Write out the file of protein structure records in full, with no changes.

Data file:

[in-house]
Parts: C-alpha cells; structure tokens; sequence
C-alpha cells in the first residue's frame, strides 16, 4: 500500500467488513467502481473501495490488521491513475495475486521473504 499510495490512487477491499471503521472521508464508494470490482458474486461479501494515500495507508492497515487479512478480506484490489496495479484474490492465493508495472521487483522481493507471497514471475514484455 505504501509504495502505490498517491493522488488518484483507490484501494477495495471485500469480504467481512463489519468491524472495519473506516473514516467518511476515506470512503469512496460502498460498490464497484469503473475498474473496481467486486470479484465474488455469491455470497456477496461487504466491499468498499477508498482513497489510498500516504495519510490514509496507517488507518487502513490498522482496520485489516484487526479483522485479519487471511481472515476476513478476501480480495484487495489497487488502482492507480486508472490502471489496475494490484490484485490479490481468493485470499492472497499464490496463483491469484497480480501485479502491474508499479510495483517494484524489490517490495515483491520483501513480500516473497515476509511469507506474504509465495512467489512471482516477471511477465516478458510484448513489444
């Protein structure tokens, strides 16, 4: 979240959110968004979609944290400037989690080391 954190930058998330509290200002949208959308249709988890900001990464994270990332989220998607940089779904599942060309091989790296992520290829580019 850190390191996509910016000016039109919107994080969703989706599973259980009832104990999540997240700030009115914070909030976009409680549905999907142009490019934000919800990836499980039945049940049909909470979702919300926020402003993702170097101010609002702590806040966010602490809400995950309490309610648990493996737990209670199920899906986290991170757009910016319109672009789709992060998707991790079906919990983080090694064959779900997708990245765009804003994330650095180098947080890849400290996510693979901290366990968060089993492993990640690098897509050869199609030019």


[in-house]
Parts: C-alpha cells; structure tokens; sequence
C-alpha cells in the first residue's frame, strides 16, 4: 500500500467488513467502481473501495490488521491513475495475486521473504 499510495490512487477491499471503521472521508464508494470490482458474486461479501494515500495507508492497515487479512478480506484490489496495479484474490492465493508495472521487483522481493507471497514471475514484455 505504501509504495502505490498517491493522488488518484483507490484501494477495495471485500469480504467481512463489519468491524472495519473506516473514516467518511476515506470512503469512496460502498460498490464497484469503473475498474473496481467486486470479484465474488455469491455470497456477496461487504466491499468498499477508498482513497489510498500516504495519510490514509496507517488507518487502513490498522482496520485489516484487526479483522485479519487471511481472515476476513478476501480480495484487495489497487488502482492507480486508472490502471489496475494490484490484485490479490481468493485470499492472497499464490496463483491469484497480480501485479502491474508499479510495483517494484524489490517490495515483491520483501513480500516473497515476509511469507506474504509465495512467489512471482516477471511477465516478458510484448513489444
């Protein structure tokens, strides 16, 4: 979240959110968004979609944290400037989690080391 954190930058998330509290200002949208959308249709988890900001990464994270990332989220998607940089779904599942060309091989790296992520290829580019 850190390191996509910016000016039109919107994080969703989706599973259980009832104990999540997240700030009115914070909030976009409680549905999907142009490019934000919800990836499980039945049940049909909470979702919300926020402003993702170097101010609002702590806040966010602490809400995950309490309610648990493996737990209670199920899906986290991170757009910016319109672009789709992060998707991790079906919990983080090694064959779900997708990245765009804003994330650095180098947080890849400290996510693979901290366990968060089993492993990640690098897509050869199609030019």